No likelihood of confusion or dilution due to different commercial impressions

United States of America
In Citigroup Inc v Capital City Bank Group Inc (Opposition 91/177415, February 16 2010), a case involving four applications in standard character form for the marks CAPITAL CITY BANK, CAPITAL CITY BANK INVESTMENTS, CAPITAL CITY BANK GROWING BUSINESS and CAPITAL CITY BANC INVESTMENTS, all for financial services, the Trademark Trial and Appeal Board (TTAB) has found that the marks were not confusingly similar to, and did not dilute, the famous CITIBANK mark.
The TTAB first had to address the issue of priority. Citigroup Inc, the owner of the CITIBANK mark, based its allegations of likelihood of confusion and dilution on its prior use of CITI formative marks, which created a family of marks. In support of its allegations, Citigroup relied on 12 registrations for CITI formative marks for financial services. The TTAB determined there was no issue of priority; Citigroup clearly had priority. However, to rely on its family of marks allegation, Citigroup had to establish that it had a family of marks prior to the applicant’s first use of its marks. Based on the record before the TTAB, Citigroup established a family of CITI formative marks as of November 2000.
The applicant attempted to 'tack' its use of CAPITAL CITY BANK to earlier use of CAPITAL CITY BANK GROUP. The applicant argued that its priority date should be 1975, the year it began using CAPITAL CITY BANK GROUP. In permitting the applicant to tack on its use of CAPITAL CITY BANK to CAPITAL CITY BANK GROUP, the TTAB determined that the two marks created the same commercial impression and were therefore essentially the same. Because the applicant could rely on rights dating back to 1975, and Citigroup could show that it had a family of CITI formative marks only since 2000, Citigroup could not rely on its family of marks argument. It had to rely on its individual registrations.
After determining priority, the TTAB turned to weighing the relevant likelihood of confusion factors and found that a number tilted in favour of Citigroup:
  • CITIBANK is a famous mark;
  • the services recited in the opposed applications and in Citigroup’s registrations of record were partly identical; and
  • the parties channels of trade were presumed to be the same, and the classes of purchasers the same.
These factors, however, could not outweigh two remaining factors:

  • the nature and extent of any actual confusion; and
  • the similarity or dissimilarity of the marks in sound, appearance, connotation and commercial impression.
Specifically, the TTAB found that there was a reasonable opportunity for confusion to have occurred. Citigroup contended that the parties did not operate in the same geographical locations, so a lack of actual confusion was not probative. The applicant countered this argument by introducing evidence of geographic overlap of locations through a declaration of one its attorneys, William Schrot. Schrot used Citigroup’s 'Find Citi locations' on its website to identify “whether [the] opposer had Citibank locations in or near the cities in which [the] applicant’s branches are located”. Schrot’s research showed that there was overlap. Moreover, Citigroup’s national advertisements reached areas where it did not have branch locations, and both parties claimed to have customers in all 50 states. Based on this evidence, the TTAB found that there were opportunities for actual confusion. Since there was no evidence of actual confusion in the record, this factor weighed in favour of finding no likelihood of confusion.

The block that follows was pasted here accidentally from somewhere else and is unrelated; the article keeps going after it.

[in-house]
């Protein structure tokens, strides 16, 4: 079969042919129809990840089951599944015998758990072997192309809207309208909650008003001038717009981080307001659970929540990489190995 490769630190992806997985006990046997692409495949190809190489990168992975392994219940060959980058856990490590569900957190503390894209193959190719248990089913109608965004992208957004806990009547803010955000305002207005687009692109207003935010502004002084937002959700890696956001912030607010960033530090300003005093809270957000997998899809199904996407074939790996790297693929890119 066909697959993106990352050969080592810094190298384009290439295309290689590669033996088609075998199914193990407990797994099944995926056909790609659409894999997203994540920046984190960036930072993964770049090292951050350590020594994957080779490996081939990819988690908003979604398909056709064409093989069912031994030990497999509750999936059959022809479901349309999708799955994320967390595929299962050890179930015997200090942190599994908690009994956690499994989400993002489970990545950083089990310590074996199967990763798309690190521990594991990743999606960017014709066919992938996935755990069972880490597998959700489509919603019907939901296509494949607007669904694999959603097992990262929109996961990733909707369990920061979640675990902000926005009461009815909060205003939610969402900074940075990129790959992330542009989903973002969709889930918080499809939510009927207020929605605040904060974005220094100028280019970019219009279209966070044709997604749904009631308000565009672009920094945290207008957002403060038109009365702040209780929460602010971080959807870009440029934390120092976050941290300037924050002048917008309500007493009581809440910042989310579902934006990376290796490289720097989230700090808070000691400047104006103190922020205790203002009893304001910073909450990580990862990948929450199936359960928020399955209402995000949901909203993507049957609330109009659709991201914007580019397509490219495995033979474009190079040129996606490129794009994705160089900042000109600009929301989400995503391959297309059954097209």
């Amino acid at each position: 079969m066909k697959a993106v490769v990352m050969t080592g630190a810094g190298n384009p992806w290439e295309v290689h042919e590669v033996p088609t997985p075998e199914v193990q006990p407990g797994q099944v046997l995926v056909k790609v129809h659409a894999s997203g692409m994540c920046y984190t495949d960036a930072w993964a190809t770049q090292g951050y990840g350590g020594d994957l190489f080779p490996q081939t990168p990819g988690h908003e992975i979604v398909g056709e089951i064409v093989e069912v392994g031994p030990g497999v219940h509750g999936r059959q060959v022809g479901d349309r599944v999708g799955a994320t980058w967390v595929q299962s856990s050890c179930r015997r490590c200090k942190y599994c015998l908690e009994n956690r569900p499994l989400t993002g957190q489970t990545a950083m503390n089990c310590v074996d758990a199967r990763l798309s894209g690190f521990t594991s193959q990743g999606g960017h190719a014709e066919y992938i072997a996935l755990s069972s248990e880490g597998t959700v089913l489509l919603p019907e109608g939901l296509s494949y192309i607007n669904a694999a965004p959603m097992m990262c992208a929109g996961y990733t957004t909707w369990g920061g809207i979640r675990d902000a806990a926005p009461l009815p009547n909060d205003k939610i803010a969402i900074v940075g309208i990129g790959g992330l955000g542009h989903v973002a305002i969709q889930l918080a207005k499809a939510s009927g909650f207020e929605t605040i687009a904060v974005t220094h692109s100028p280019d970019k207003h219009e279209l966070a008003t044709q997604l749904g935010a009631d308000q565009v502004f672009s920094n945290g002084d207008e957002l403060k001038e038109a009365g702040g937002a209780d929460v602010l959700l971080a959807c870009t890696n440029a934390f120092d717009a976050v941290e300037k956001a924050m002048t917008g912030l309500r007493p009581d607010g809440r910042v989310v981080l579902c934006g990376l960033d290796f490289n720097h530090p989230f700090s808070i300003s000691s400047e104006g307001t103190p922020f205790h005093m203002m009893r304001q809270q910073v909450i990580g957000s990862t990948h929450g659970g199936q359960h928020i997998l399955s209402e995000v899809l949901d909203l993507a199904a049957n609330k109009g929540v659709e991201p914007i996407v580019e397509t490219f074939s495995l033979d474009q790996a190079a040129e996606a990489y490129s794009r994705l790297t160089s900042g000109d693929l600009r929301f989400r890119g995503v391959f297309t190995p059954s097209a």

As to the similarity or dissimilarity of the marks, the TTAB found that, although Citigroup may have the exclusive right to use CITIBANK, “the term ‘City Bank’ is used by others to convey the alternative meanings”, where 'bank' is a generic term and 'city' is used as part of a geographic name, or where 'City Bank' is used as a designation for a community bank (eg, City Bank of Lynwood). The applicant introduced evidence of third-party uses of 'City Bank' which assisted the TTAB in making the above determination. In finding that CITIBANK and CAPITAL CITY BANK were dissimilar, the TTAB stated that the marks’ respective commercial impressions were different. CAPITAL CITY is the dominant element of the opposed applications, and the applicant's marks were not likely to be confused with CITIBANK.
In addressing the dilution claim, the TTAB found that CITIBANK was not a famous mark as of the applicant’s first use of CAPITAL CITY BANK, as required under the Section 43(a) of the Lanham Act. The TTAB determined that CITIBANK was famous as of 1983, but the applicant had rights dating back to 1975. Even though Citigroup failed to establish fame within the relevant time period, the TTAB considered whether CAPITAL CITY BANK diluted the CITIBANK mark. The TTAB found no likelihood of dilution since:
  • the marks were dissimilar;
  • there were a number of third-party uses;
  • there was no evidence demonstrating any association between the parties’ marks; and
  • there was no evidence that the applicant intended to create an association with Citigroup’s marks. 
Leigh Ann Lindquist, Sughrue Mion, PLLC, Washington

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